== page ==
Letter from Pedong

A wide mud scar runs down, down from Topkhana, where the army’s Watershed Eagles have a camp; down, curving past the Sangchen Dorjee monastery; down, to a clearing where a mouth in the woods opens on a gorge. The broken old road on this treacherous decline has disappeared. Three months ago, the rain still annoyingly lush, you might have slid down with the mud and launched yourself over Rachela into Bhutan, or over Jelep La into Chumbi valley, where China holds a dagger to India’s chicken-neck corridor. If you steered yourself well, you might have coasted to your village home on one of the mountainsides.

In the seventies, when my wife would walk to St George’s School in town with her friends, the thicket here was charged with childhood terrors. Uttis trees packed close over a cardamom field and giant pines ringing with crickets made it the children’s black forest, sunless and windless. The lyamlyamey witch, her droopy breasts slung crosswise over her shoulders, would chase them with flappy strides. Malevolent lamas waited smiling, with maroon bags, to pluck juicy limbs.

Now the clearing nurses a dull throb from an orange concrete mixer, boxy, and set morosely on a slab. It has MACONS emblazoned on it; the name kindles a vague memory, but I cannot place it. Earthmovers with caterpillar tracks tremble up and down the slope, gnawing at the mountainsides. Piers are being erected, so broad that four men with outstretched arms might not encircle them. Some are topped with transoms, turning them into huge Ys that will bear the road to Nathu La in Sikkim, where the Indian army keeps vigil against the Chinese in occupied Tibet.

With the upcoming road have arrived stolid toilers from the plains, almost invisible, like the shacks of tin sheet and black plastic tarp in which they put up, hidden behind the piers or up by a stream, where nobody looks. Three men wearing drawers or lungis, no hardhats or protective shoes, are carrying, stretcher style, a folded TMT rebar of more than 70 kilos. It swings to their gait. A little away, a young man squats, molding concrete into little cylinders for ballast, a ribald Bhojpuri song playing on his mobile. They are all from Bettiah, in Bihar, and go wherever the contractor takes them.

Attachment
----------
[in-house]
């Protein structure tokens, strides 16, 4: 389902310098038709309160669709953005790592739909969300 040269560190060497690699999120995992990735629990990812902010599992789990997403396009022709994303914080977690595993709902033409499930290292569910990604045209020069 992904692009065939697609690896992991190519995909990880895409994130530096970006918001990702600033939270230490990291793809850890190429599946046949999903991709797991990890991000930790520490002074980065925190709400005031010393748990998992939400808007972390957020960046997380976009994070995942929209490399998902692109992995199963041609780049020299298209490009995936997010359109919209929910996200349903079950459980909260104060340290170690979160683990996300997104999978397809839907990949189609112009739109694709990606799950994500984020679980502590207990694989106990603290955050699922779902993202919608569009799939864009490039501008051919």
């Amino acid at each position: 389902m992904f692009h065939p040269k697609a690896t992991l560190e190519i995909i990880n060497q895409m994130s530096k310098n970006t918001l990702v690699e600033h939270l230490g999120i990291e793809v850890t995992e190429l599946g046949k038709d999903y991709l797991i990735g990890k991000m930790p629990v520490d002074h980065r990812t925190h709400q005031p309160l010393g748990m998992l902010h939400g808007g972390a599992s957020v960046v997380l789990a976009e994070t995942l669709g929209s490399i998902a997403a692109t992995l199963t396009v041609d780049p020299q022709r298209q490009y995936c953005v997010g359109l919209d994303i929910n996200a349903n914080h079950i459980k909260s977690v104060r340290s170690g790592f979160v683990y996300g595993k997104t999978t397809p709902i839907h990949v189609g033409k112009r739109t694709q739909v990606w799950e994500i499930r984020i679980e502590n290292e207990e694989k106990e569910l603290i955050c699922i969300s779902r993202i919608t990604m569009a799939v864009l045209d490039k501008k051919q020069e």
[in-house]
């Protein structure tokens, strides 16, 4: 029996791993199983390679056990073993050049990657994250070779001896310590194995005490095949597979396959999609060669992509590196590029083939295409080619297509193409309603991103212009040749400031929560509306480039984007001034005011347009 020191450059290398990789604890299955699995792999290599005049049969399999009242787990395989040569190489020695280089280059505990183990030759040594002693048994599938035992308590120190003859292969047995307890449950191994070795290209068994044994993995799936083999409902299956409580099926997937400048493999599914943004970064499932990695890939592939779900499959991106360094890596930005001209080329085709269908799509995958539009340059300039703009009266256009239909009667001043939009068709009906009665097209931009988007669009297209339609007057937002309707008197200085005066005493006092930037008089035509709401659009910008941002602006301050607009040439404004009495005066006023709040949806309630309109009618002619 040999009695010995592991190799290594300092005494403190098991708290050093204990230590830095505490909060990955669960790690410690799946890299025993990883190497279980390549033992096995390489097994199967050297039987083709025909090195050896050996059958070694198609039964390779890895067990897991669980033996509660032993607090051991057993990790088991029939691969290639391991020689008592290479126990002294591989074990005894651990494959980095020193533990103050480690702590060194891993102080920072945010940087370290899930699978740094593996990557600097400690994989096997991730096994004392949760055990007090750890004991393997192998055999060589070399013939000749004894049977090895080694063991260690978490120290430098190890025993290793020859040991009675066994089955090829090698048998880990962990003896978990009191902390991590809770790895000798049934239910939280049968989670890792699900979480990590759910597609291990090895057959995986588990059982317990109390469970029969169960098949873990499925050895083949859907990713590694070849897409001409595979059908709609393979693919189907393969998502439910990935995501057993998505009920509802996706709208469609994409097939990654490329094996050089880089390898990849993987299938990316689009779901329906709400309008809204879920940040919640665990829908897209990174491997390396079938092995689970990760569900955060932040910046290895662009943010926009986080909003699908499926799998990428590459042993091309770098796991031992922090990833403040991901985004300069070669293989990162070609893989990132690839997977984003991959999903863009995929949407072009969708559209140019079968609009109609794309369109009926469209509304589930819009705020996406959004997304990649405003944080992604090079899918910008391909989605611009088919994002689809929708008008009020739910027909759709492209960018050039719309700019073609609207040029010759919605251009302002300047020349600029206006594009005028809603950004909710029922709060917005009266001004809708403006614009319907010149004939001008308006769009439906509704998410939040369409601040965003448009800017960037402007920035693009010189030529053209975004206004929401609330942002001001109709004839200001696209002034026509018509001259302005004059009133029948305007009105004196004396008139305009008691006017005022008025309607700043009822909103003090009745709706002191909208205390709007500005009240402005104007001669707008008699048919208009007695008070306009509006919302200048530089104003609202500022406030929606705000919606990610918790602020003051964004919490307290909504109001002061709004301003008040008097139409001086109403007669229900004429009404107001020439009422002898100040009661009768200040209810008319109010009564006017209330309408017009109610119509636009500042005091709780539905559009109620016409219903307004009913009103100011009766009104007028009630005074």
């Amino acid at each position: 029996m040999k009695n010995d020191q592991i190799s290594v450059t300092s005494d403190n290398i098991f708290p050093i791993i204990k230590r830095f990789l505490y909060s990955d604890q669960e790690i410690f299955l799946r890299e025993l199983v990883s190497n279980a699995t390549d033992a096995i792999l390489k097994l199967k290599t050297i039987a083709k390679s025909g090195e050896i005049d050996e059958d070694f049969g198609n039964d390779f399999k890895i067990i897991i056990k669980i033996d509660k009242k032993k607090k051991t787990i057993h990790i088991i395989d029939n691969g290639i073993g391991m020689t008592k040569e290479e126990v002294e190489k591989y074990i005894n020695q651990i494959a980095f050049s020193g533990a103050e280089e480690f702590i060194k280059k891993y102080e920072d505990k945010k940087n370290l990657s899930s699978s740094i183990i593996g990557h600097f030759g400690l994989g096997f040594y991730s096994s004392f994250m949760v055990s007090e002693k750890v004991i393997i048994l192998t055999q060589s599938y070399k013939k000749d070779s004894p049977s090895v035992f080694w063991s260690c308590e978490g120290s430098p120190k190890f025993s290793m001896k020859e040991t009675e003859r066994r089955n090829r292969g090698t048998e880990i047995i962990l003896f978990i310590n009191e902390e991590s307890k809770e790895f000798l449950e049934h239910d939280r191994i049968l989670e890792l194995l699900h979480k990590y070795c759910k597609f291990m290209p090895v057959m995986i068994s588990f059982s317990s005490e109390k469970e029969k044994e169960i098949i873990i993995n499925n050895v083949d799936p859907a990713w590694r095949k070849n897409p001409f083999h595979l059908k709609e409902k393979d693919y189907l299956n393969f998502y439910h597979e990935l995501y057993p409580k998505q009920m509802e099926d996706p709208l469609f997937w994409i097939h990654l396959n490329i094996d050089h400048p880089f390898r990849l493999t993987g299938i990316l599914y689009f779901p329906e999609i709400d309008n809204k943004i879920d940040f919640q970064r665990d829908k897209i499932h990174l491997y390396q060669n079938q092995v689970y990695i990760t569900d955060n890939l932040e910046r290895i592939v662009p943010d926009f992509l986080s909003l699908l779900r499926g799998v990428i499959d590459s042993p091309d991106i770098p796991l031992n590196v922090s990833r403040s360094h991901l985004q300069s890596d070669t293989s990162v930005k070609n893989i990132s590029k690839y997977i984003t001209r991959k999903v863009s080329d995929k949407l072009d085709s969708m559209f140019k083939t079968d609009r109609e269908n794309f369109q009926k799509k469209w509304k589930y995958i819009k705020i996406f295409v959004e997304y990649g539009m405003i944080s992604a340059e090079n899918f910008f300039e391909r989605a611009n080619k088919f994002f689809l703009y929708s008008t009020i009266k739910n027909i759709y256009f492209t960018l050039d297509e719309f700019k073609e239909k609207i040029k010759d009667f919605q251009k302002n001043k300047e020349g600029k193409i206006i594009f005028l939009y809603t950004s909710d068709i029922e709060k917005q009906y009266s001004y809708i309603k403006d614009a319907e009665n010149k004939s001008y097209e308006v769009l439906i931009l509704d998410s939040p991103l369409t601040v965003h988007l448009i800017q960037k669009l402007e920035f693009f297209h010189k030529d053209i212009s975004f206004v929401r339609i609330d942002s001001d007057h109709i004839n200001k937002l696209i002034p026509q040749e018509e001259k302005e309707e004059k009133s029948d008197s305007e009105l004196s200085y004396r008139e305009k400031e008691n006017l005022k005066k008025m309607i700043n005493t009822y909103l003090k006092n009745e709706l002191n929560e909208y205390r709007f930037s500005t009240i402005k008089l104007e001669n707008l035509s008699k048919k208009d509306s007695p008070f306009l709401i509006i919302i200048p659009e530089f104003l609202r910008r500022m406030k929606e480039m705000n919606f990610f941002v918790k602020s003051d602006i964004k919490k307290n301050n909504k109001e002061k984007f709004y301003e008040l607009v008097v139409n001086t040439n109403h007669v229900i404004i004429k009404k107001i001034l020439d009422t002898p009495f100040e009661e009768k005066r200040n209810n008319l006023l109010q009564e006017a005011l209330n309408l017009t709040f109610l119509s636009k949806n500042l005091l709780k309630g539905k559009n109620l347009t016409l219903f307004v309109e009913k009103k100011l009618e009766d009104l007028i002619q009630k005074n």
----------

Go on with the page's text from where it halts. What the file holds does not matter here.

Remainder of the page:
I wonder if, as John Berger imagined, their accents will lie “like needles of pine assembled by ants,” waiting for another wanderer’s stumbling cry to set them alight. Nepali is the lingua franca here, but Bhutia, Tibetan, Dzonkha, Rong, Tamang, Sherpa, and Newari lounge and saunter. Words alien to this nook of India peekaboo their presence. Someone has scrawled “viaduct” on a pillar in red chalk. A mini-tanker, DIESEL BOWSER painted on its side, attacks the slope at speed, gives up and retreats. Later, Google reminds me that Macons is a construction equipment maker from Ahmedabad, more than 1,200 miles away. It’s the city I, who live here post-pandemic, grew up in.

Pedong, an east Himalayan bazaar town to the extreme north of West Bengal’s Kalimpong district, abuts Sikkim, across the Reshi river, and Bhutan, hardly 10 miles on the wing. The Jelep La pass into Tibet, immortalized in Nicholas Roerich’s serene painting, can be sighted from the high points and many villages on the east of the Pedong ridge. Since the late 1600s, Pedong has stood at the crossroads of trade and intrigue between Bhutan, Sikkim, Tibet, and much later, the British Raj, passing from one to another.

Hardly any records exist before the arrival of the British in the mid-1800s. This much is known, however. The oldest inhabitants were the Lepchas; later came the Bhutias and Tibetans. Except perhaps for a handful of Newar traders and minters with links to Tibet and Sikkim, the Nepalis came to this region with the British. Myths and fables – of Lepcha warrior-kings, the machinations of Bhutanese and Sikkimese rulers and lamas, magic, poisonings, and beheadings – mingle with history like the fog that permeates the forests here for most of the year.

So the quaint grey presbytery, standing solid and symmetrical since 1901, might be a good place to tell a story about. It is now home to Fr Francis Crasta, principal of the St George’s High School, founded in 1885 by the French Foreign Missionaries. The first occupant was Fr Auguste Desgodins, a bearded, zucchettoed figure whose influence still looms over the region. The prevalence of Christianity and education here speak of the energetic scholar-priest’s zeal. The père also led a last-ditch attempt to take Christianity to Tibet with the South Tibet Mission. In silent testimony to its failure stands the crucifix he erected on a high hill, a grim semaphore of homecoming for missionaries returning from Tibet.